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Cloud Mountain: 1943

Cloud Mountain: 1943

March 1943. "Coming out of the mountains on the Atchison, Topeka & Santa Fe between Vaughn and Belen, New Mexico, into the Rio Grande River Valley. In the distance is a quarry on the mountainside where the railroad gets its rock for ballast." Photo by Jack Delano, Office of War Information. View full size.


Cattle guard...

It appears to be a cattle guard, as I have always heard them called. They work because cattle are afraid to walk over the open grid they create. the triangles on the ends are just so the cattle don't walk around it, but it still give clearance for the train. A fence would mean the train would have to stop and open and close a gate each trip! I don't know if they work for deer or not, but rather doubt it given the deer's leaping ability.


The bridge is the one at 34.457N 106.5038W

Those cattle guards

we referred to in Alberta as Texas Gates.

Belen Harvey House

Back up the track in Belen the ATSF depot still stands and is used by BNSF and Amtrak (though that segment is in danger of losing Amtrak service). Right next door is a Harvey House that now (thankfully is preserved as a museum).

Yep, that's what it is

Cattle grids similar to this are common in Australia. They stop movement of all animals, as animals won't step on something with a sharp top edge, or even a rounded top, such as pipe. Generally, about a 3" gap between the grid strips also provides a barrier, because animals are fearful of gaps where they put their feet. Grids built with spaced rail line are also used in Australia where strength is needed, such as a grid on a road used by heavy trucks. However, I've seen a grid where one of the narrow boards on the angled side section, fell down onto the grid - and 345 sheep walked out over the grid, in single file - as sheep do!

Never knew about the double rail - thanks for that interesting info!

Cattle gate

I believe we're looking at a cattle gate here.

Barb-wire to either side of the tracks, barriers, and the funny looking treads on the road-bed. I've been told that cattle don't like to step on these "treads" and that's what keeps them on the other side of the gate.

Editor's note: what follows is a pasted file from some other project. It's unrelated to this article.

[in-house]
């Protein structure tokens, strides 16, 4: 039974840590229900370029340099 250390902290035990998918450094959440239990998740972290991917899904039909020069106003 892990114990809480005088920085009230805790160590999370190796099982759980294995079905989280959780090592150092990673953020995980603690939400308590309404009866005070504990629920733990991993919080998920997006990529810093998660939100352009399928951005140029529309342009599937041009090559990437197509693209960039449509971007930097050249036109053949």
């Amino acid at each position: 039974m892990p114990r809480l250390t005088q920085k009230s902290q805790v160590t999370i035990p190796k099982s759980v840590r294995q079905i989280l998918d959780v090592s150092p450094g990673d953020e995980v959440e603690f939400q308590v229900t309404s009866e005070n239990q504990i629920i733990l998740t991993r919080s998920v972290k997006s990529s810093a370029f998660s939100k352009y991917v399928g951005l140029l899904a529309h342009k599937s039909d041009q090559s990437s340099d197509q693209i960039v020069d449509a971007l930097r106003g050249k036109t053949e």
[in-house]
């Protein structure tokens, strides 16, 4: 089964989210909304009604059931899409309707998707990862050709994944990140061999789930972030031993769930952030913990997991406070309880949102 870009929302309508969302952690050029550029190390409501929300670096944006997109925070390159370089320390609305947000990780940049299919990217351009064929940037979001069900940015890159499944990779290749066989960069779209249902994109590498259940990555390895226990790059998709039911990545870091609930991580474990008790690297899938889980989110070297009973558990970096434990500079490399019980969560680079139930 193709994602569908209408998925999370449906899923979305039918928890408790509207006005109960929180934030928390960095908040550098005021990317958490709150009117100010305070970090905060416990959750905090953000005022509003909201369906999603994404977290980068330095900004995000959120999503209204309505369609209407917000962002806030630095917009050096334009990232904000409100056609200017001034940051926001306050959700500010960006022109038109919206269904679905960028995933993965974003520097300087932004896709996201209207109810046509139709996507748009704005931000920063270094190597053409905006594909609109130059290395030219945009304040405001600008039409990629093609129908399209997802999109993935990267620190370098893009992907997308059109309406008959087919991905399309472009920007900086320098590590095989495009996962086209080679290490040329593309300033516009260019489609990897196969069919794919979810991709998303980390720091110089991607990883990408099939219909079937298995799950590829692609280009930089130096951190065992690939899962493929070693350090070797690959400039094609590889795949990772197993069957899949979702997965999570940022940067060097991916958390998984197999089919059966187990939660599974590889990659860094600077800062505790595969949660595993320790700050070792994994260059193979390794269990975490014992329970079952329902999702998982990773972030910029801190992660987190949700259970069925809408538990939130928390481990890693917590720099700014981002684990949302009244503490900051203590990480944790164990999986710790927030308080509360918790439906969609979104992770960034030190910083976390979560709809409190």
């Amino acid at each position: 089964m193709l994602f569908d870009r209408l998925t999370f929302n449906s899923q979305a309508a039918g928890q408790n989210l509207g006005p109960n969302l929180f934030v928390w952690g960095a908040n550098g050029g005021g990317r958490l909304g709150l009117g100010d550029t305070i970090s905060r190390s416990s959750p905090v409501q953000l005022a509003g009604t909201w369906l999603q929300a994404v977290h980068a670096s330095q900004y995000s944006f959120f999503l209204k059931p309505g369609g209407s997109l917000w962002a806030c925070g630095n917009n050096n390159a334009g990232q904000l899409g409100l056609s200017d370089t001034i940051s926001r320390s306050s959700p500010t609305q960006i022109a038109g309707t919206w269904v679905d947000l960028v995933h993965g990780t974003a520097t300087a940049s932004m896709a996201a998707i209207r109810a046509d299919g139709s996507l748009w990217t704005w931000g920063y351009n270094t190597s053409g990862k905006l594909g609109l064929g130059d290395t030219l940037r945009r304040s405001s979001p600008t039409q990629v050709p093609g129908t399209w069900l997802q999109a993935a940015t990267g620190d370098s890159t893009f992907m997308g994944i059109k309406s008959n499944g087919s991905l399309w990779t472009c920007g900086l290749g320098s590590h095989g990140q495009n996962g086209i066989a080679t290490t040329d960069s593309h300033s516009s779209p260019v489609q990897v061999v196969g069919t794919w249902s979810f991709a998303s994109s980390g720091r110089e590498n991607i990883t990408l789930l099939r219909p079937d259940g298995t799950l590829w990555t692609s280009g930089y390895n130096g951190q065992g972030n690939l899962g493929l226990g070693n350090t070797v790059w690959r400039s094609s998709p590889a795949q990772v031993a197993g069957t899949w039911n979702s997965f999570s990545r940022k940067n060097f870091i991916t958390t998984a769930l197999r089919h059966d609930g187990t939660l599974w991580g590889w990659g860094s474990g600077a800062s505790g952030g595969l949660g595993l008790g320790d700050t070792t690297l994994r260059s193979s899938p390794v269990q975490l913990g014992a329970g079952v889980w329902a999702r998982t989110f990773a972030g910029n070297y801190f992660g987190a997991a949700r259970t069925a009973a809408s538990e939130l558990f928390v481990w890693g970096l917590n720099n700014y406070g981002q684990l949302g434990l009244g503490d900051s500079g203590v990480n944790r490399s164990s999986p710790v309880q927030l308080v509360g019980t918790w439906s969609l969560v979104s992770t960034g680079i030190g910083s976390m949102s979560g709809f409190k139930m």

Other worldly

This almost surreal photo showcases the mystical, mysterious side of the well-named Land of Enchantment.

Still There

Found it. 20 miles southeast of Belen and we're looking south here. The track makes a short S-turn here and this is the middle of the S. You can see the eastbound curve up ahead. Looks single-track then but twin-tracks now. The quarry is still there but looks to have been abandoned long ago.

EDIT: SouthEAST of Belen, not southwest. Sorry for any confusion!

Inner rails

The inner set of rails over the trestle are a safety device, designed to make it less likely that train cars will overturn and plummet off the trestle in case of a derailment. The wheels on one side of a derailed car would be caught between the regular rail and the inner rail, with a bit of luck keeping the car upright.

Inner rails are sometimes called Jordan rails. I'm not sure why, but presumably it is not related to the Hashemite Kingdom.

Is this a cattle grid?

I'm curious: I guess this wooden construction is built to hold back cattle or deer but how does it work? It looks like the iron strips make it hard for a large animal to cross, but I don't understand these wooden triangles. Wouldn't a straight fence be simpler? Can anyone shed some light on this?

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